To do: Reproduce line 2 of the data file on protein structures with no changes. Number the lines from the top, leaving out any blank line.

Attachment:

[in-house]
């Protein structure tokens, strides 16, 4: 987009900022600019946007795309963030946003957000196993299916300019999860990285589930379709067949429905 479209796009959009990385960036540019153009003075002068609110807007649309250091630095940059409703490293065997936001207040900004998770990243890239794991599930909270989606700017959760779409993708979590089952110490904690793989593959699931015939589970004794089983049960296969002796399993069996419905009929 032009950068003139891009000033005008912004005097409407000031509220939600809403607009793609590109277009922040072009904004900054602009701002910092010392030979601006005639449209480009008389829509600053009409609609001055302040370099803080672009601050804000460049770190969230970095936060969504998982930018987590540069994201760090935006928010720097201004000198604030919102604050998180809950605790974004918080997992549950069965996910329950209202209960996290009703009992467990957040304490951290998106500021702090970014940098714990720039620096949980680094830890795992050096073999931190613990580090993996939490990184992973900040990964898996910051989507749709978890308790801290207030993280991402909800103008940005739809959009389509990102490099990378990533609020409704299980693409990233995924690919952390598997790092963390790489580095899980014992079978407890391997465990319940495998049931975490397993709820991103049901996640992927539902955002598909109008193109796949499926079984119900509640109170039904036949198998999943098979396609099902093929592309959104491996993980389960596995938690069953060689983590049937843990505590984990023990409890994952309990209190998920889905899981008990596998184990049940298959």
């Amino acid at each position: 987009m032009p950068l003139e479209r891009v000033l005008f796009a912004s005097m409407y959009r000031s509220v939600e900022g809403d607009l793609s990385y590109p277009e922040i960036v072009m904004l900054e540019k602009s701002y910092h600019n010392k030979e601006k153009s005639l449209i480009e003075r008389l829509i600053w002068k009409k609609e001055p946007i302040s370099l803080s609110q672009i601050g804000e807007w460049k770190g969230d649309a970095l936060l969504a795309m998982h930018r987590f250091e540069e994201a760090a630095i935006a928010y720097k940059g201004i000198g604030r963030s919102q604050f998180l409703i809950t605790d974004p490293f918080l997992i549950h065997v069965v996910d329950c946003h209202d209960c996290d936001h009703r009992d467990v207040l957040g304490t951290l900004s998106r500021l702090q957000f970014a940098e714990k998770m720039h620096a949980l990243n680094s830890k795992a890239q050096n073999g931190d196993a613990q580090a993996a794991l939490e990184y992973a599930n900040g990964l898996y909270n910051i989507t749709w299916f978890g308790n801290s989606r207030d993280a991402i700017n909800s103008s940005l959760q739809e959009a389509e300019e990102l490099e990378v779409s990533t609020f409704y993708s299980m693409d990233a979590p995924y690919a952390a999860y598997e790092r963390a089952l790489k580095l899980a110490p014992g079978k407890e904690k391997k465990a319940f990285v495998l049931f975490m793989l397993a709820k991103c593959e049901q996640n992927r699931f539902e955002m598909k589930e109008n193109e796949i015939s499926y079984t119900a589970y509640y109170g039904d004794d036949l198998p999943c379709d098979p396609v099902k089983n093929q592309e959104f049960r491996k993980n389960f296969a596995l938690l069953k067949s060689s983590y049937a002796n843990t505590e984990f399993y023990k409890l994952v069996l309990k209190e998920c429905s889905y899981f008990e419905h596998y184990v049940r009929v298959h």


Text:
């Protein structure tokens, strides 16, 4: 987009900022600019946007795309963030946003957000196993299916300019999860990285589930379709067949429905 479209796009959009990385960036540019153009003075002068609110807007649309250091630095940059409703490293065997936001207040900004998770990243890239794991599930909270989606700017959760779409993708979590089952110490904690793989593959699931015939589970004794089983049960296969002796399993069996419905009929 032009950068003139891009000033005008912004005097409407000031509220939600809403607009793609590109277009922040072009904004900054602009701002910092010392030979601006005639449209480009008389829509600053009409609609001055302040370099803080672009601050804000460049770190969230970095936060969504998982930018987590540069994201760090935006928010720097201004000198604030919102604050998180809950605790974004918080997992549950069965996910329950209202209960996290009703009992467990957040304490951290998106500021702090970014940098714990720039620096949980680094830890795992050096073999931190613990580090993996939490990184992973900040990964898996910051989507749709978890308790801290207030993280991402909800103008940005739809959009389509990102490099990378990533609020409704299980693409990233995924690919952390598997790092963390790489580095899980014992079978407890391997465990319940495998049931975490397993709820991103049901996640992927539902955002598909109008193109796949499926079984119900509640109170039904036949198998999943098979396609099902093929592309959104491996993980389960596995938690069953060689983590049937843990505590984990023990409890994952309990209190998920889905899981008990596998184990049940298959």